Abbeduto receives grant to study language acquisition in fragile X syndrome and Down syndrome
A team of researchers led by UC Davis MIND Institute Director Leonard Abbeduto will investigate the effectiveness of testing procedures to examine the spoken language development of people with fragile X syndrome and people with Down syndrome, through a new five-year, $3 million grant from the Eunice Kennedy Shriver National Institute of Child Health and Human Development of the National Institutes of Health.
The grant will be used to determine whether these procedures can be utilized to gauge the efficacy of new drugs under development for treating the cognitive and behavioral challenges that face individuals with intellectual disabilities, including fragile X syndrome and Down syndrome.
“Language improvement is an important target for many of these promising new drugs," Abbeduto said. "However, we don’t yet have tools sensitive and accurate enough to measure change in language in clinical trials. This study may lead us to understand the efficacy of these drugs.”
Fragile X syndrome is the most common inherited cause of intellectual disability and ranges in severity from learning disabilities to more severe cognitive impairment. It is the most common single-gene cause of intellectual disability and of autism spectrum disorder. Down syndrome, also known as trisomy 21, is a chromosomal condition caused by the presence of all or part of a third copy of chromosome 21. It is the leading genetic cause of intellectual disability. Down syndrome is accompanied by distinctive facial characteristics and also can be accompanied by other medical conditions, including congenital heart defects.
The research conducted in Abbeduto’s lab has focused, in part, on identifying the specific profiles of language development that characterize fragile X syndrome and Down syndrome, including the aspects of language that are similar or differ between these two disorders.
For the current study, Abbeduto will collaborate with researchers at Rush University Medical Center in Chicago, Emory University School of Medicine in Atlanta, the University of Wisconsin, Madison and the University of Arizona, Tucson. The study will evaluate the reliability and sensitivity of a language-evaluation procedure that Abbeduto has pioneered for two decades called expressive-language sampling.
Expressive-language sampling involves collecting actual samples of spoken language from individuals in different highly scripted and structural contexts and at different times and comparing them with one another to evaluate growth and change in language usage. In the funded project, results of expressive-language sampling will be compared to results obtained from standardized tests of language development to examine the relationship between the skills measured with each respective measure.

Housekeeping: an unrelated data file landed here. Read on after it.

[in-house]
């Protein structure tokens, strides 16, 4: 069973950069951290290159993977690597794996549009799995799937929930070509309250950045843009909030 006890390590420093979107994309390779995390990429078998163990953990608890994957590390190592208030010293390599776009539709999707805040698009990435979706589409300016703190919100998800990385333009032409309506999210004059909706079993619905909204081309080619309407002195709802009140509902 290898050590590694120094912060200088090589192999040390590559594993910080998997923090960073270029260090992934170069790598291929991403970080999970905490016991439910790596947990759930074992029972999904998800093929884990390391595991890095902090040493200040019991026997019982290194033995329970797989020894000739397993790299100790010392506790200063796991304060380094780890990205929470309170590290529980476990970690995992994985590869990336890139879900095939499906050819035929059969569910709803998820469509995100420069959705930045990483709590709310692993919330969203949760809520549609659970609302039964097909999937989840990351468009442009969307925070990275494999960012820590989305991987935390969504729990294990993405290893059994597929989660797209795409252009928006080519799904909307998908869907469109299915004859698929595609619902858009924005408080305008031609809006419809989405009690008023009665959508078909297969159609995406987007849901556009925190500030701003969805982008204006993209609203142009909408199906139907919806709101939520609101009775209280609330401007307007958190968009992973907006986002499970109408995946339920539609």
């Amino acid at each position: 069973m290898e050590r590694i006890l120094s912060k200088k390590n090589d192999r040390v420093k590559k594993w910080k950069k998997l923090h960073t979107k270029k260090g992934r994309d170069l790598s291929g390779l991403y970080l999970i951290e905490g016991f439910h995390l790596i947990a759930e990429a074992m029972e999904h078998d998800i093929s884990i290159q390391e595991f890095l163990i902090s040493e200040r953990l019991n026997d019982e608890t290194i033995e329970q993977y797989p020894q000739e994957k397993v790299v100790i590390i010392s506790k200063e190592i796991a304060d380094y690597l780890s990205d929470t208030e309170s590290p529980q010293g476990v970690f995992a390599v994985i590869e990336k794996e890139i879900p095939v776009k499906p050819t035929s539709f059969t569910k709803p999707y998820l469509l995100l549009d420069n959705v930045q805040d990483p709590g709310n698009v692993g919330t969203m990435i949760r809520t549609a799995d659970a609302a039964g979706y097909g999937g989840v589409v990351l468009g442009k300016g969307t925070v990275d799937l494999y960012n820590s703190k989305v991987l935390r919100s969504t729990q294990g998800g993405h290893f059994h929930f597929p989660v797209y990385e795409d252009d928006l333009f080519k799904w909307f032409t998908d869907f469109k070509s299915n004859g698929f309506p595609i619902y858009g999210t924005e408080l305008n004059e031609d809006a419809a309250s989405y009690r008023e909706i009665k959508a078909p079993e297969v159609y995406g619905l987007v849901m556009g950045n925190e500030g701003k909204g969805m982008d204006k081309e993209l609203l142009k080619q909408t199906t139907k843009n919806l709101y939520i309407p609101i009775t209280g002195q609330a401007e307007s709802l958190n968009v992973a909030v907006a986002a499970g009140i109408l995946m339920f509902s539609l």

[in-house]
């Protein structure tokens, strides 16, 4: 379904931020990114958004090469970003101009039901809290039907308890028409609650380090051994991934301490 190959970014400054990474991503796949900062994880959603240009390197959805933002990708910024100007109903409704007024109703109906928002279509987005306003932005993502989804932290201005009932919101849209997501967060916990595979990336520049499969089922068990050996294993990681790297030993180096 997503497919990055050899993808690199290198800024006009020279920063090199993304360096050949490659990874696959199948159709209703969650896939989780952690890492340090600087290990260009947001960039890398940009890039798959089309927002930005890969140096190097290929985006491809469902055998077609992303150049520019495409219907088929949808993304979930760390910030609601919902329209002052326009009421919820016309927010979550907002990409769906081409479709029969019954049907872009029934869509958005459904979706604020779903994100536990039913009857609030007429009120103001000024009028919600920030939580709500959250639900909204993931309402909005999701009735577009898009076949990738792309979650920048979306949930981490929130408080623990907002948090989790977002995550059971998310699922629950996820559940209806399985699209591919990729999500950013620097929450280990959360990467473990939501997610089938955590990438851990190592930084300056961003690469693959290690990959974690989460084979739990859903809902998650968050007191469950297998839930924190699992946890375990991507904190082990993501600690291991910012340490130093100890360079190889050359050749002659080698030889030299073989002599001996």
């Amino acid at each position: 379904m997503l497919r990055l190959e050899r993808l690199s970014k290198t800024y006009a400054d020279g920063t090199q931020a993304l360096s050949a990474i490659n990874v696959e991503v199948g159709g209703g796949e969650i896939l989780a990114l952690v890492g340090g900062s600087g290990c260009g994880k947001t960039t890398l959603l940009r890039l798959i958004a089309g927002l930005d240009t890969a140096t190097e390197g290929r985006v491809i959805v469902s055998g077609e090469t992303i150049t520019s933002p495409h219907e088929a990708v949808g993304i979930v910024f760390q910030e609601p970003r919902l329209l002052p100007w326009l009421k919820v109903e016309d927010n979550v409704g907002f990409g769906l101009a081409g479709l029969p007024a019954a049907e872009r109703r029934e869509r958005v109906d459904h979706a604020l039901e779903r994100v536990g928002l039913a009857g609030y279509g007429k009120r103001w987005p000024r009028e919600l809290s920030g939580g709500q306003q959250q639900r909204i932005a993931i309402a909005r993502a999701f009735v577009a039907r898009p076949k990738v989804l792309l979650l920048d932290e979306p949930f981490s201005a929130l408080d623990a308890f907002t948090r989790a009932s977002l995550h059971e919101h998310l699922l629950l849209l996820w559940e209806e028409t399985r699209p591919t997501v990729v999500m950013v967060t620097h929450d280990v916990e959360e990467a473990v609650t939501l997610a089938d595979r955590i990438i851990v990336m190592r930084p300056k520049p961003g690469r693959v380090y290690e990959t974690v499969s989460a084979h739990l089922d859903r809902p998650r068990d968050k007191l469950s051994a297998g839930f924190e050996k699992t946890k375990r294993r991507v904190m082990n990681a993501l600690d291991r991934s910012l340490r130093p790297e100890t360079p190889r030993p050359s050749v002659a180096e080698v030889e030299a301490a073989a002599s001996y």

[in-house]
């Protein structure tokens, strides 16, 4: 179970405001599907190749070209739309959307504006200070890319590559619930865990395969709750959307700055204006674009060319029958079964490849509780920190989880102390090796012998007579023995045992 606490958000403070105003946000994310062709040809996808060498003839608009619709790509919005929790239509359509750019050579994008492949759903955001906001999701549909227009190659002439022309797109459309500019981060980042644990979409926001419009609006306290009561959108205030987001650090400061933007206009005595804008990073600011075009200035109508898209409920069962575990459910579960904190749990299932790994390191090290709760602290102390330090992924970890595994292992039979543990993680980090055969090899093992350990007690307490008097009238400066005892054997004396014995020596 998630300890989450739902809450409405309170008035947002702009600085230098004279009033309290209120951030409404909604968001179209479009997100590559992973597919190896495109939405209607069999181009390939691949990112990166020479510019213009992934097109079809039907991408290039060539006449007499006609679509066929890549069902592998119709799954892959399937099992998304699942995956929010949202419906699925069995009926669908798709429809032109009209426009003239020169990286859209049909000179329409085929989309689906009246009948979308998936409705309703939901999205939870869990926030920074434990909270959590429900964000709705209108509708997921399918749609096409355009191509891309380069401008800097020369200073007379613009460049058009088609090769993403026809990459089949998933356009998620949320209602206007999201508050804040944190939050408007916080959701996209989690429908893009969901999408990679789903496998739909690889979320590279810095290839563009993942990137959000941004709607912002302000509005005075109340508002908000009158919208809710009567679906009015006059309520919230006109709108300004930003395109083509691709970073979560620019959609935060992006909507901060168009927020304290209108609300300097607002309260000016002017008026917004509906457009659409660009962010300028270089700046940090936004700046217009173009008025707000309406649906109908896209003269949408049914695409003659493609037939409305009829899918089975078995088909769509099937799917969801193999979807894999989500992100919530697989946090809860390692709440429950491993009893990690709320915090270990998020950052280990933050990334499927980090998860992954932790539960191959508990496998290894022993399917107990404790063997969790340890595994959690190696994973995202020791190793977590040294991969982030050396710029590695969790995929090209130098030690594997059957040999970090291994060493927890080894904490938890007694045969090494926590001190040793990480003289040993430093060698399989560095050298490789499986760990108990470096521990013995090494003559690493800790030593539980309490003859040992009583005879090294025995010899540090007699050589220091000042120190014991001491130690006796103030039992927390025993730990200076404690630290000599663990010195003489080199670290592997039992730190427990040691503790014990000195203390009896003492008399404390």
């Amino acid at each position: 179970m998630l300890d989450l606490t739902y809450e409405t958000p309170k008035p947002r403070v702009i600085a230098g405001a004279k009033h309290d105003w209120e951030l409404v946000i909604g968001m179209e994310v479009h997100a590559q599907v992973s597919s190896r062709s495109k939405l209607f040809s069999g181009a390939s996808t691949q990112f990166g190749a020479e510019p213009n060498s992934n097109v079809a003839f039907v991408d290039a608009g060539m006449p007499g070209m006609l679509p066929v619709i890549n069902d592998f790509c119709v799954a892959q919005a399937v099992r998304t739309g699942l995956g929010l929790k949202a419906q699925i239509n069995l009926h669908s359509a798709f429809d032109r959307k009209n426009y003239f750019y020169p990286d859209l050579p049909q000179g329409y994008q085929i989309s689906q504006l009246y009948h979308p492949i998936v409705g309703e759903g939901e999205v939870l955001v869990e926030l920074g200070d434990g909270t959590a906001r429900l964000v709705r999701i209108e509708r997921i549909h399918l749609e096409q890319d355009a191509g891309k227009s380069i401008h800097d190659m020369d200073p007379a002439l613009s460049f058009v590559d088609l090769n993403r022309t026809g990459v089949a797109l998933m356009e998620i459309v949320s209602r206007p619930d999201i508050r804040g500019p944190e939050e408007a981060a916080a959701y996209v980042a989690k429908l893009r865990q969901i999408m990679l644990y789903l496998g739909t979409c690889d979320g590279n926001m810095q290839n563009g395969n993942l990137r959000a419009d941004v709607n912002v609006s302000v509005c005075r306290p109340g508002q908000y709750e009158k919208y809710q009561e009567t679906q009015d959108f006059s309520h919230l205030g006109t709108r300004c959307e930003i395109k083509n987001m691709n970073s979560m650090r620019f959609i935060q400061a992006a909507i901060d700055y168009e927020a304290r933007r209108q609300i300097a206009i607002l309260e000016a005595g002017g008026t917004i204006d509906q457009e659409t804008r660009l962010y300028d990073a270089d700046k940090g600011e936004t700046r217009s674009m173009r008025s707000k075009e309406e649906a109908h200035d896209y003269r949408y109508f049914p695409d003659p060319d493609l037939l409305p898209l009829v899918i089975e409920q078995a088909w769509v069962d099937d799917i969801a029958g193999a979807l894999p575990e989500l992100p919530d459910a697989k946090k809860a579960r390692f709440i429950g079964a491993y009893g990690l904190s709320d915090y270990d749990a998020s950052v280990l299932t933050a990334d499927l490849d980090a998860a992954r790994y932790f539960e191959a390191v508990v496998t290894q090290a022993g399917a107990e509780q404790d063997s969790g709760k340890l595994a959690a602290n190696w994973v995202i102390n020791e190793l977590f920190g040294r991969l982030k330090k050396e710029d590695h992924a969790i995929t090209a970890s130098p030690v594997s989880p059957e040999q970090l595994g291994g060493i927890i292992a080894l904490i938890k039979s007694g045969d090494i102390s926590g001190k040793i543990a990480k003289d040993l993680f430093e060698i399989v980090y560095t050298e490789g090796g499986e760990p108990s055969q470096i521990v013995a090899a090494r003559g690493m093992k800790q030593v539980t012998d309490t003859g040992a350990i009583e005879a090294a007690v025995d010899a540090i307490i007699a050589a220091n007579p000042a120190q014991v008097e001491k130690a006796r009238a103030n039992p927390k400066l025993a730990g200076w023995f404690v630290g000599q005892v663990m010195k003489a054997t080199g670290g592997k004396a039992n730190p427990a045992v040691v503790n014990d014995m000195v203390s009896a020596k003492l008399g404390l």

Advances in molecular genetics have identified more than 1,000 genetic causes of intellectual disability. This research has led to disease-specific treatments with several pharmaceuticals under development to address the symptoms of different syndromes that result in intellectual disability. However, the advances are hampered by a lack of validated outcome measures against which response-to-treatment can be evaluated for individuals with these developmental disabilities. Expressive-language sampling techniques, while widely used for clinical and behavioral research purposes, have not yet been validated for use as outcome measures for studies of drug treatment efficacy. The newly funded study will address this issue by examining the short-term consistency and long-term sensitivity and the validity of expressive-language sampling procedures.
To conduct the study, the researchers will enroll a total of 300 participants, 150 with fragile X syndrome and 150 with Down syndrome. Each site will recruit and test a total of 60 participants over the course of the five-year project. Three age groups will be recruited for testing: 6 to 11; 12 to 17; and 18 to 23 years.
Each of the study participants will be tested using both standardized tests and with the expressive-language sampling procedures. The language-sampling procedure consists of obtaining samples of spoken language in two different contexts. One is narrating a story depicted in a wordless picture book; the second is performance during a scripted 10-minute conversation with an examiner. The participants will be tested at three different times: an initial testing session, one held two weeks later and a follow-up test after two years.
The study’s hypothesis is that, for individuals with intellectual disabilities, standardized tests do not offer the nuanced information necessary to gauge whether language is improving over time, because standardized tests are de-contextualized rather than naturalistic and because they have a “floor effect:” Individuals with intellectual disabilities often receive very low scores on standardized tests, limiting the utility of such tests to provide specific information on how the individual uses language in every day life.
Expressive-language sampling, on the other hand, can provide detailed information on the vocabulary an individual uses and the complexity of the sentences they are able to produce and even the intelligibility of their speech. This kind of information is necessary to judge the effectiveness of drug-treatment protocols as well as to guide planning for behavioral interventions.
“The preliminary data suggests that our procedures can measure even subtle but important changes in language, and pharmaceutical companies see the potential utility of these procedures,” Abbeduto said.